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What is Floatator?

Floatator is an interactive fluid dynamics simulation running on Linux. The simulation and the visualization are 2D. It was originally programmed on HP-PA and SGI, and it uses X-motif for the visualization. The fluid dynamics simulation core is derived from the course work "Praktikum wissenschaftliches Rechnen", conducted by Prof. Zenger and Dr. Griebel at TU-München, at which I participated together with Tobias Völkl. The interactive visualization wrapper has been added my me to serve as a demo at the fluid dynamics course of Ferien-Akademie/Sarntal, conducted by Prof. Zenger and Prof. Durst, at which I participated 1995.
When I wrote this program, I just got to know my former fiancée, who prefers to stay unnamed, and being separated from her for two entire weeks for going to Ferienakademie seemed to be quite a long time for me. I was very happy with her, and being with her was just so great that I can not express it by words. After more than five years, she ended our relationship in 2001. This is pretty much a year ago, and since then, she has not felt any desire to come back to me. When I browsed through my files a few weeks ago, I found this old program, and the simulation of the falling drop reminded me to a falling tear, so I would like to donate this piece of code to express my deep regret about not being with her more. I spent some of my lonely evenings to make the program running again, under Linux this time.
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The purpose of this program is to remember the great days of my relationship with a person I was deeply in love with long time ago. By using this software, you implicitly declare your condolences about this breakup. The only restriction is that the text contained in the about box must be preserved, and the program must reproduce this text by some kind of splash screen or equivalent. Otherwise, you may use this software in any kind, commercially or non-commercially, and distribute it in any form, with or without source. The program contains bugs, so I do not provide any warranty about any particular properties or suitability of this software.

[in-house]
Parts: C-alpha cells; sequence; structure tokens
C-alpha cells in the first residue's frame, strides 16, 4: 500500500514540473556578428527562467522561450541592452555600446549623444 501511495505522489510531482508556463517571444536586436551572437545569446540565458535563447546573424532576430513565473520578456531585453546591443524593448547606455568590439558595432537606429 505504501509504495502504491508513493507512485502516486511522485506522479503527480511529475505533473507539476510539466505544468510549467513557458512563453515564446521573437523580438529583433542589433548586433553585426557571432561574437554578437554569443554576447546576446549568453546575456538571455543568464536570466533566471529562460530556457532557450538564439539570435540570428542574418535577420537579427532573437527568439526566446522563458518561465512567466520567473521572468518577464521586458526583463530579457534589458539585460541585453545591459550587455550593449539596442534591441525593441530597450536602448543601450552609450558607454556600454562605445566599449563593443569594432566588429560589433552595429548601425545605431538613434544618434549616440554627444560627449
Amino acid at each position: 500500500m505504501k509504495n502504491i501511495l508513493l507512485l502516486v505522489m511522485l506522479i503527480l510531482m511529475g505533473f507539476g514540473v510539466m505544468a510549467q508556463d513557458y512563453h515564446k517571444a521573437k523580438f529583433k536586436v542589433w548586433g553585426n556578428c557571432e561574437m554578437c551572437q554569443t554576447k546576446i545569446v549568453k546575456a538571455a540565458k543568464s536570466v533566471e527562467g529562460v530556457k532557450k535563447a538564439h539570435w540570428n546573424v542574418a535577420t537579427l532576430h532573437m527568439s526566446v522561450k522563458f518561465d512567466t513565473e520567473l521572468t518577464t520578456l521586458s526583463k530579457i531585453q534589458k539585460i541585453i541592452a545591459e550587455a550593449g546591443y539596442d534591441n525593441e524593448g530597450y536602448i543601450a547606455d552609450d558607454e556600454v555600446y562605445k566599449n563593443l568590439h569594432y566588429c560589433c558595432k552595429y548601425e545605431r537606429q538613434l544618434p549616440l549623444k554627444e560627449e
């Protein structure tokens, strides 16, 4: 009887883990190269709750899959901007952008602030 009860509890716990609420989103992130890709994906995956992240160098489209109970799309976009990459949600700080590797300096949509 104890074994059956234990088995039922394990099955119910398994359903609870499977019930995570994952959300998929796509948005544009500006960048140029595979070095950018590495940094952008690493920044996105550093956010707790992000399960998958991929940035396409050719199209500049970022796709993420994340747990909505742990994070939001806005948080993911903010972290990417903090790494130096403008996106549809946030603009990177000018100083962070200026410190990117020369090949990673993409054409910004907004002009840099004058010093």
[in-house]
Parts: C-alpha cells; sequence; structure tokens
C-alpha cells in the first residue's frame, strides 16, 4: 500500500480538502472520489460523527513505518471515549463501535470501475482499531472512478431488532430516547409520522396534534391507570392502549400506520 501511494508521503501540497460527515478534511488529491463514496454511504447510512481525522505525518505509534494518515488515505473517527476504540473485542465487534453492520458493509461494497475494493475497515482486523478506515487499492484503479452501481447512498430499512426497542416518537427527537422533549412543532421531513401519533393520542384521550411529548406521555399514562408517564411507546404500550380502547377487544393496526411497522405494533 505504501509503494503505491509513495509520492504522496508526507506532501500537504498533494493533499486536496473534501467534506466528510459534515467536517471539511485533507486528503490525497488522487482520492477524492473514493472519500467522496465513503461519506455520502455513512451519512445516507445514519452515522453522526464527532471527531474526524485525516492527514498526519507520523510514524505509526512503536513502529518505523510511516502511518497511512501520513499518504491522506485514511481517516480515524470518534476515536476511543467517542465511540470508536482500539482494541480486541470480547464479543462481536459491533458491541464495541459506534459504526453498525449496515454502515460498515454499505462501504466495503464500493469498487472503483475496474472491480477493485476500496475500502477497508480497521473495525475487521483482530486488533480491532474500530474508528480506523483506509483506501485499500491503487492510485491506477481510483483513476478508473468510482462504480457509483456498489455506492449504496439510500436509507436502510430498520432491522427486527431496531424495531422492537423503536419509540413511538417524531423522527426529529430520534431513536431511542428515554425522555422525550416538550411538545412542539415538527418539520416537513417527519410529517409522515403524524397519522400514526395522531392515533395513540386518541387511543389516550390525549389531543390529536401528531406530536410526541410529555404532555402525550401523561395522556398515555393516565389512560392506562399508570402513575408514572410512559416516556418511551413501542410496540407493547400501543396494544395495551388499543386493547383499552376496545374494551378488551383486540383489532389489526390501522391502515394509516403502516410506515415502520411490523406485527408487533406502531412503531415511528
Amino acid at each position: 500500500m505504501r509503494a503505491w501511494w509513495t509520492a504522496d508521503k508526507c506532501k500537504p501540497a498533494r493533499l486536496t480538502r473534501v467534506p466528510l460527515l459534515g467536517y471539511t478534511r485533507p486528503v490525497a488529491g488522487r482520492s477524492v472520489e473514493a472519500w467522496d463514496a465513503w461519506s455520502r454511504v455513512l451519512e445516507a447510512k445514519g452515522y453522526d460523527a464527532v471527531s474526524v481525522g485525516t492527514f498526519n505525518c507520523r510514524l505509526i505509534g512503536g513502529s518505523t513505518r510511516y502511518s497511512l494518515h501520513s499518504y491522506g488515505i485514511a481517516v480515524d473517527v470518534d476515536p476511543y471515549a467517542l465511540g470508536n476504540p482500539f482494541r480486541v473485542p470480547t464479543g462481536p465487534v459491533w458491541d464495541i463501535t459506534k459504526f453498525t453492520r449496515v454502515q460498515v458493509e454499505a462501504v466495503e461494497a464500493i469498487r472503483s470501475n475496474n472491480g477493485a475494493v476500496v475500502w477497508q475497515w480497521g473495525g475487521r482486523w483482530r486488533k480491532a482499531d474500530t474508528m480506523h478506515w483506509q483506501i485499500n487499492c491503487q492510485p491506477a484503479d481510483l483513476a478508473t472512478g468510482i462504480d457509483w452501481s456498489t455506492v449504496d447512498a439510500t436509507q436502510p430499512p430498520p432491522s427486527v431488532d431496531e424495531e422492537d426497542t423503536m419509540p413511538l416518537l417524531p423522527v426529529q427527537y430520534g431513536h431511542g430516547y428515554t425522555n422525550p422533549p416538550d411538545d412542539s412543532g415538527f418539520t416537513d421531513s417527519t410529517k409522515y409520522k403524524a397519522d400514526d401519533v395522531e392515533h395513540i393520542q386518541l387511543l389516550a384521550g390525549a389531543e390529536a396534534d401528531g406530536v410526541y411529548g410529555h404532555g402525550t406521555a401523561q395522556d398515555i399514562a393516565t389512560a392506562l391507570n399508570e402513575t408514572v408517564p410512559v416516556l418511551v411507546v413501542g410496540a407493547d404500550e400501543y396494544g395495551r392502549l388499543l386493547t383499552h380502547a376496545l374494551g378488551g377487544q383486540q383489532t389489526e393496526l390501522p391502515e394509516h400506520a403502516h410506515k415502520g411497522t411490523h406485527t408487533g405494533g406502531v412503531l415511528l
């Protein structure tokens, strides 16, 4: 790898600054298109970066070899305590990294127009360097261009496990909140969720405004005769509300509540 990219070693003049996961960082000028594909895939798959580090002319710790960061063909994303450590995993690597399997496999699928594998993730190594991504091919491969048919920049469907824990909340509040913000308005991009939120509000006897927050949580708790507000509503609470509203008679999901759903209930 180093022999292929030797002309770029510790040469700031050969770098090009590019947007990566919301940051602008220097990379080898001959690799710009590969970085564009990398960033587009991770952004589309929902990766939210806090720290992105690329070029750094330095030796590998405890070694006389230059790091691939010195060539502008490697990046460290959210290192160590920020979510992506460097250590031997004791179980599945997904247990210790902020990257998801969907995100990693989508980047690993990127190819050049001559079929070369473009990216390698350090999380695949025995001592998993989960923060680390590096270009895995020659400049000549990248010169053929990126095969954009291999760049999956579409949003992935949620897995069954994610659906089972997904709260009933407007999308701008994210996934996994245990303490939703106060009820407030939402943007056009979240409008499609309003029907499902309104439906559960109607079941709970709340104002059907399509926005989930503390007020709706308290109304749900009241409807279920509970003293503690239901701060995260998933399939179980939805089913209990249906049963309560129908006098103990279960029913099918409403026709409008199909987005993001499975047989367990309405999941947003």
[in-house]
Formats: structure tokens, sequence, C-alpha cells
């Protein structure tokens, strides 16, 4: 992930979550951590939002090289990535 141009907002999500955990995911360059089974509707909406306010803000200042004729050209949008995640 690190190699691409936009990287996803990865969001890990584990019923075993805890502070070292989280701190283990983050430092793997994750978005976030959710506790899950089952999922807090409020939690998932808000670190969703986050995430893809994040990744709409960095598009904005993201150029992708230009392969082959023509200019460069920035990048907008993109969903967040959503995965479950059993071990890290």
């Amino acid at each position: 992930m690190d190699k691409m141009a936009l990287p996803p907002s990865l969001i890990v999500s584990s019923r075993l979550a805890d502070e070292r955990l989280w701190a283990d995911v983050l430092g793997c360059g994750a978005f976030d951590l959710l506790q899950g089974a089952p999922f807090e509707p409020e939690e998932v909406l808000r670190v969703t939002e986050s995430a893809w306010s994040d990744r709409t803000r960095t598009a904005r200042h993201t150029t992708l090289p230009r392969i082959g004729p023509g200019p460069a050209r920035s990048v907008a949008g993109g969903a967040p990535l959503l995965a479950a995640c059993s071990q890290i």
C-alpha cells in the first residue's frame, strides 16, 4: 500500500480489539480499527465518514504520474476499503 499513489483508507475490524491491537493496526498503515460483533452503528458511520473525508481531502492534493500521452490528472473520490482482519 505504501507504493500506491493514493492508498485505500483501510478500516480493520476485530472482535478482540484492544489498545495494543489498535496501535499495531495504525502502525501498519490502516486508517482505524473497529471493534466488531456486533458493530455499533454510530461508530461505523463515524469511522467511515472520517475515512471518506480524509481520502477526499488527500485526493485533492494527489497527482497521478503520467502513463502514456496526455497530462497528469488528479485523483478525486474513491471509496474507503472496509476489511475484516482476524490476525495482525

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The software architecture is based on the strict separation between problem specific code, i.e., the fluid dynamics simulation, and the representation specific code. These two modules are even running as separate programs connected with a pipe. The two parts of the program communicate using the FDCMP, the Floatator direct communication message protocol. This document in German gives a brief overview over the numerical background of the simulation.

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Due to the complex inner workings of motif, the interface part needs to access X-resources which should usually be put into /usr/X11/lib/app-defaults. Since this requires root privileges, it is also feasible, to put the file into the user's home-directory. To ease this setup procedure, I provided a script called make+run which created a symbolic link from the user's home directory to the resources file.

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Thumbnail Description
The program startup screen. It contains of a main window showing the simulated fluid, a palette for viewing controls, another palette for selecting fluid and particles.
After the program is started, a new simulation has to be created using the File-New menu.
This is the initial configuration for the "Fallender Tropfen" (falling drop) simulation. The simulation can be started using the play-button in the lower right corner of the main window.
This shows the drop falling. Somehow, it reminds me about a tear.
This is the same falling tear. This time, there are some particles placed on the fluids whose path can be traced visually during the simulation. (Well, the particle background is not transparent yet)
This is another configuration called "Brechender Damm" (breaking dam). It somehow reminds me about the sadness of a broken relationship, too.

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If you improve the program, feel free to send me patches :-). Some suggestions are: back to the top

Written by Gordon Cichon, 2/14/2002